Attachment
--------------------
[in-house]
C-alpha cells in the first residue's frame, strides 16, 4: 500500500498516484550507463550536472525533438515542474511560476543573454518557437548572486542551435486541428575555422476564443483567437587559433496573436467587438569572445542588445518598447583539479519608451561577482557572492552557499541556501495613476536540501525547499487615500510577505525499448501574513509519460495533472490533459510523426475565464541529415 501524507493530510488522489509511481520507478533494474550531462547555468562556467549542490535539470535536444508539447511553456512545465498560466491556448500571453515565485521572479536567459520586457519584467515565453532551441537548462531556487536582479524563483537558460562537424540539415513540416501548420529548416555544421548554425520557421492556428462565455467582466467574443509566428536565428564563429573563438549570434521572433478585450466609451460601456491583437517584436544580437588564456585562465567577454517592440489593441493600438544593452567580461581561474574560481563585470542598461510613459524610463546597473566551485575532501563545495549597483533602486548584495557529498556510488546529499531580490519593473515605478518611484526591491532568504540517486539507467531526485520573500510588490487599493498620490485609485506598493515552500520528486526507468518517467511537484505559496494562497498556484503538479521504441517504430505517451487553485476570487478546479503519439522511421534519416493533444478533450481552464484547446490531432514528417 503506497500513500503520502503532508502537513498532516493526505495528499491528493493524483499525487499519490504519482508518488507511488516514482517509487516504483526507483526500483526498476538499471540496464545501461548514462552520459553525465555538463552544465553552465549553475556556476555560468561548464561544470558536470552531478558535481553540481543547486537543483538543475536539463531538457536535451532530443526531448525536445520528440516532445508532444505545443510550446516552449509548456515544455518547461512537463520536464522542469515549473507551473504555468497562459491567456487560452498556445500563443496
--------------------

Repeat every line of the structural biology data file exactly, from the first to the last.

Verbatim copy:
[in-house]
C-alpha cells in the first residue's frame, strides 16, 4: 500500500498516484550507463550536472525533438515542474511560476543573454518557437548572486542551435486541428575555422476564443483567437587559433496573436467587438569572445542588445518598447583539479519608451561577482557572492552557499541556501495613476536540501525547499487615500510577505525499448501574513509519460495533472490533459510523426475565464541529415 501524507493530510488522489509511481520507478533494474550531462547555468562556467549542490535539470535536444508539447511553456512545465498560466491556448500571453515565485521572479536567459520586457519584467515565453532551441537548462531556487536582479524563483537558460562537424540539415513540416501548420529548416555544421548554425520557421492556428462565455467582466467574443509566428536565428564563429573563438549570434521572433478585450466609451460601456491583437517584436544580437588564456585562465567577454517592440489593441493600438544593452567580461581561474574560481563585470542598461510613459524610463546597473566551485575532501563545495549597483533602486548584495557529498556510488546529499531580490519593473515605478518611484526591491532568504540517486539507467531526485520573500510588490487599493498620490485609485506598493515552500520528486526507468518517467511537484505559496494562497498556484503538479521504441517504430505517451487553485476570487478546479503519439522511421534519416493533444478533450481552464484547446490531432514528417 503506497500513500503520502503532508502537513498532516493526505495528499491528493493524483499525487499519490504519482508518488507511488516514482517509487516504483526507483526500483526498476538499471540496464545501461548514462552520459553525465555538463552544465553552465549553475556556476555560468561548464561544470558536470552531478558535481553540481543547486537543483538543475536539463531538457536535451532530443526531448525536445520528440516532445508532444505545443510550446516552449509548456515544455518547461512537463520536464522542469515549473507551473504555468497562459491567456487560452498556445500563443496